DP12143 Whistleblowers on the Board? The Role of Independent
|Author(s):||Murillo Campello, Daniel Ferrés, Gaizka Ormazabal|
|Publication Date:||July 2017|
|Keyword(s):||Cartel Prosecution; Antitrust Policy; Leniency Programs; Independent Directors;|
|JEL(s):||G30, K21, L41|
|Programme Areas:||Financial Economics|
|Link to this Page:||www.cepr.org/active/publications/discussion_papers/dp.php?dpno=12143|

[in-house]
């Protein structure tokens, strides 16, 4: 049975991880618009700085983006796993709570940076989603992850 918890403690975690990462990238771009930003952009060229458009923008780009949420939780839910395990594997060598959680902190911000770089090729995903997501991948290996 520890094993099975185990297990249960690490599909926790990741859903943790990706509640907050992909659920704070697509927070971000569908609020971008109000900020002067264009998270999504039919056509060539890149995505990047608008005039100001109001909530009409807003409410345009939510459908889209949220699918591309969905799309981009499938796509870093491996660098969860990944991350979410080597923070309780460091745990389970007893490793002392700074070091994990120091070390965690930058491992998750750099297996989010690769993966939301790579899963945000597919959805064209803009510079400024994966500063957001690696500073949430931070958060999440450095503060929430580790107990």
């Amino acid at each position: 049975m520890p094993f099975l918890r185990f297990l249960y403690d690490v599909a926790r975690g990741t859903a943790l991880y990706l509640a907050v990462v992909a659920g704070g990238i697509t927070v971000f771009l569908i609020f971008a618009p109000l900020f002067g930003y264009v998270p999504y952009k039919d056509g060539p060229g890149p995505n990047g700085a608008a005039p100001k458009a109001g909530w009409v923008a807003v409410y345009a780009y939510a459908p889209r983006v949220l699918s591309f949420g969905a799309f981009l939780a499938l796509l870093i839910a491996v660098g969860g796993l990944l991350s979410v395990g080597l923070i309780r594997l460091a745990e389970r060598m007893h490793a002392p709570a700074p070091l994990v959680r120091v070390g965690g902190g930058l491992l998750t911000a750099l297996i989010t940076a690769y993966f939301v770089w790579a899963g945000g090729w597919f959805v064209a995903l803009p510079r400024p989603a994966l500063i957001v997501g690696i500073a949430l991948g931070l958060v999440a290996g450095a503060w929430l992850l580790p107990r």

Stock market reactions to news of cartel prosecutions are muted when indicted firms have a high proportion of independent directors on their boards. This finding is robust to self-selection and is pronounced when independent directors hold more outside directorships and fewer stock options -when those directors have fewer economic ties to indicted firms. Results are even stronger when independent directors' appointments were attributable to SOX, preceded their CEO's own appointment, or followed class action suits|when directors have fewer ties to indicted CEOs. Independent directors serving on indicted firms are penalized by losing board seats and vote support in other firms. Firms with more independent directors are more likely to cooperate with antitrust authorities through leniency programs. They are also more likely to dismiss scandal-laden CEOs after public indictments. Our results show that cartel prosecution imposes significant personal costs onto independent directors and that they take actions to mitigate those costs. We argue that understanding these incentive-compatible dynamics is key in designing strategies for cartel detection and prosecution.